Oh why hello there!
I feel like writing a little note before posting this one. Actually, two notes. First, it’s been three months since I last posted (!!) and I’m sorry about that. And also not sorry. Here are my excuses: 1) I’m building a new site for this little blog to grow to, and it has taken much time/energy. 2) I’m trying not to use the computer so much in the evenings, since I sit at a computer all day for my day job. 3) It was summer and I was doing stuff. So, nothing I’m really all that sorry about, but I have missed The Tina Times and am happy to be back!
My second comment is that I feel weird having four beauty-related posts in a row on the site. I wrote this post about ways to lighten hair months ago because my sister requested it (yes, Tina gets to make requests–I suppose that’s one of the perks of having a blog named after you). For whatever reason, I never published it and then accidentally went away. Now, as summer is winding down I figured I should get this summer-blond-info posted stat so it’s actually applicable. But then I noticed that the last three posts I’ve done are also (at least sort of) beauty-related–and I thought, “Eek!”
Not that there’s anything wrong with writing about beauty, but I really don’t want to promote ideas that get us thinking more about how we look. We’re already so hyper-aware of that, and I don’t want to overfeed our (already pretty full) desire to focus on image. I think/feel/know we’re all our most beautiful when we’re our most pure, and that’s a light that comes from within–really doesn’t matter how light your hair is for that kind of beauty.
So, that said, read on…
Whether you’re blond or brunette, these methods will lighten your overall color as well as add natural highlights. They lighten hair gradually (so it’s hard to overdo it) and they aren’t as noticeable as salon highlights as your hair grows out.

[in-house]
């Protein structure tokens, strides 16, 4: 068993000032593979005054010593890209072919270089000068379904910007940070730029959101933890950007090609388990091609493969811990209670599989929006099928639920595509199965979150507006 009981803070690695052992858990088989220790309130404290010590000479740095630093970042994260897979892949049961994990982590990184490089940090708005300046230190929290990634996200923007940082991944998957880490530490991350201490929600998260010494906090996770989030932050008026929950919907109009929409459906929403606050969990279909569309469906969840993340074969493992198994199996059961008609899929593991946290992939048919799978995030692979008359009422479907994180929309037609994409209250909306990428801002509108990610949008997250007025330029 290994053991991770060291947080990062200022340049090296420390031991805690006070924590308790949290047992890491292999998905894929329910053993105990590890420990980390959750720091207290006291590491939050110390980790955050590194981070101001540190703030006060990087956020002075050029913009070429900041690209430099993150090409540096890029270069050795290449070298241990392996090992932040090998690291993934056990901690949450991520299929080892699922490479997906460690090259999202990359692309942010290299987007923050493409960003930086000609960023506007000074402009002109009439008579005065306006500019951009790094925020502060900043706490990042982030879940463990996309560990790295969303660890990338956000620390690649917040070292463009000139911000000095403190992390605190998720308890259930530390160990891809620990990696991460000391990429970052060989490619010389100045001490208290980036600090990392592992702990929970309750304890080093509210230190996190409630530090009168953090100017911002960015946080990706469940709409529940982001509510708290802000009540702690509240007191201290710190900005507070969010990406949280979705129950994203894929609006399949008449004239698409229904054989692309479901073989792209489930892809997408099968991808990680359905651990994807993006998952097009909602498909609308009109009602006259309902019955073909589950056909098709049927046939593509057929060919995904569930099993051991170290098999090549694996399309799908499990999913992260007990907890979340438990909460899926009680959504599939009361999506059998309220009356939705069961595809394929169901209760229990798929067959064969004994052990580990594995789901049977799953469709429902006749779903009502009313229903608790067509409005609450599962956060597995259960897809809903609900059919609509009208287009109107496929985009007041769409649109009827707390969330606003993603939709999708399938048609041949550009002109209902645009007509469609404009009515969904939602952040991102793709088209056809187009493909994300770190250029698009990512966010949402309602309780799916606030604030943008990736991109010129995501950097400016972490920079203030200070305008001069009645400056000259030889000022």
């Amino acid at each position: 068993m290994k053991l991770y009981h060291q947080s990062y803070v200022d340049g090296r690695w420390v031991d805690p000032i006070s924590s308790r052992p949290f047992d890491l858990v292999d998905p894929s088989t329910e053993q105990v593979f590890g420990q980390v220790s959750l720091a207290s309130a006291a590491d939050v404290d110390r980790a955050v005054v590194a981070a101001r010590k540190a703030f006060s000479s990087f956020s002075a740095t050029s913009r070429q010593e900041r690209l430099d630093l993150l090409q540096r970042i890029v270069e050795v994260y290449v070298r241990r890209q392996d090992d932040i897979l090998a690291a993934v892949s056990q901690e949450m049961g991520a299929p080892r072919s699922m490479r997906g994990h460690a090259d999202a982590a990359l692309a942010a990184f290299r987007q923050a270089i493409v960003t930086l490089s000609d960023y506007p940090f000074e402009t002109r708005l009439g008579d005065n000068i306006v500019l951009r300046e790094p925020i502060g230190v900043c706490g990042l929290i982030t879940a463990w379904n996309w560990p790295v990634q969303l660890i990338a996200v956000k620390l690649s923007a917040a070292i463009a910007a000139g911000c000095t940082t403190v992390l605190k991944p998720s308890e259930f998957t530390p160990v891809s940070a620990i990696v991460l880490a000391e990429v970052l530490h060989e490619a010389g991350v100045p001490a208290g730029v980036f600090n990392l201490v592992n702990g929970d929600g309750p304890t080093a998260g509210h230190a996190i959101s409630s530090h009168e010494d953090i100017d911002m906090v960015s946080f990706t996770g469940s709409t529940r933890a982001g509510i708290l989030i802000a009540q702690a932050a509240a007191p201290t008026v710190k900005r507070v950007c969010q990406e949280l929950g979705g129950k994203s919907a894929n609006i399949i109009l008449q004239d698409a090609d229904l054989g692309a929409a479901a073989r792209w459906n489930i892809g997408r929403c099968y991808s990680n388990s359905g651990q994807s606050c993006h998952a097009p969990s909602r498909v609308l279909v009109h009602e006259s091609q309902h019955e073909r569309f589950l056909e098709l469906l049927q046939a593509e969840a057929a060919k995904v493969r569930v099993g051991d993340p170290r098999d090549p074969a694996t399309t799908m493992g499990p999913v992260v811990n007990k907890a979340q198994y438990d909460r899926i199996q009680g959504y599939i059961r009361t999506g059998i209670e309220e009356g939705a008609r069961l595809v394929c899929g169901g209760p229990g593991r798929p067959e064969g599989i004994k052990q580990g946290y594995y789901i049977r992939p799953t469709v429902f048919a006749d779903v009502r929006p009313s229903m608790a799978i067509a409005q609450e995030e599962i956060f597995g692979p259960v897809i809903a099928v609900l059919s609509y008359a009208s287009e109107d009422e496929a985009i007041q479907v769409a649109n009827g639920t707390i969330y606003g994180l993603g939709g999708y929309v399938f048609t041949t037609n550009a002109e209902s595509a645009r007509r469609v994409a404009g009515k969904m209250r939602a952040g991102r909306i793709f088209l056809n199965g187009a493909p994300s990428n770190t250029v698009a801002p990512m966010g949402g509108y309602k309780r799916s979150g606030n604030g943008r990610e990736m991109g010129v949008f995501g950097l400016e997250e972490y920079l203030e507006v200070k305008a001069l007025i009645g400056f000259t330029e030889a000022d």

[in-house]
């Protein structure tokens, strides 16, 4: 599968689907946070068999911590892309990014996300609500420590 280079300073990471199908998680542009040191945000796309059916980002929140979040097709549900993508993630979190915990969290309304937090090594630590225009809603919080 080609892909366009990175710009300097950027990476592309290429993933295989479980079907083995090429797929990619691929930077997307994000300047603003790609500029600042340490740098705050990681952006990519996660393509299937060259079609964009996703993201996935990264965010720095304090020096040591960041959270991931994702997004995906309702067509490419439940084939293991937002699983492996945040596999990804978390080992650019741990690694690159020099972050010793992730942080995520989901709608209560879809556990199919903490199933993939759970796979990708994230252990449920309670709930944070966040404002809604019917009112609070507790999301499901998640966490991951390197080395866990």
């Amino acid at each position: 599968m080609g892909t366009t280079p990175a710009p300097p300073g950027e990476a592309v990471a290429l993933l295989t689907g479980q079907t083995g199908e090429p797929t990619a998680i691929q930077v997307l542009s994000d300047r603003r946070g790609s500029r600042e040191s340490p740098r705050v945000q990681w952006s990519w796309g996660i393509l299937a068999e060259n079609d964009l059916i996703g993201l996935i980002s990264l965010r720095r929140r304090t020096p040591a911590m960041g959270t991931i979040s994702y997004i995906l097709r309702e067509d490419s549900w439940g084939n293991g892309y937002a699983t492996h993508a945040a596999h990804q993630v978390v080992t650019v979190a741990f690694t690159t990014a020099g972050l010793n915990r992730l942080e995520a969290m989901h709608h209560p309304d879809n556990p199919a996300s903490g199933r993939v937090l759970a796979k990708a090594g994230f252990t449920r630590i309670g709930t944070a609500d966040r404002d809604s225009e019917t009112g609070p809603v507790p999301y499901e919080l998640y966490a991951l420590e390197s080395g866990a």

Lemons contain citric acid which accelerates the sun’s natural lightening effect.
In a spray bottle, mix 1 cup freshly squeezed lemon juice (about four lemons, depending how juicy they are) with 1/4 cup warm water. Spray on unwashed hair until it’s damp, and sit in the sun for an hour or two.
The citric acid in lemons is very drying, so be sure to wash and condition your hair afterwards. You can repeat this process every few days until you get the desired result (but if your hair is very dry and damaged, wait a week between treatments).
Chamomile flowers have naturally occurring compounds that bring out blond highlights. Brew a batch of chamomile tea, let it cool, spray it on damp hair, and sit in the sun as your hair dries. Another option is to rinse your hair with chamomile tea after you shampoo and condition (don’t rinse out the chamomile–it continues working as it dries).
Chamomile’s lightening properties are less strong than that of lemon juice, so it’s a better option for brunettes who’d like to go for a gradual color change.
DIY Hair Lightening Spray
You’ll need: a spray bottle, lemon juice, chamomile tea, honey, cinnamon, and coconut oil. Find the recipe here.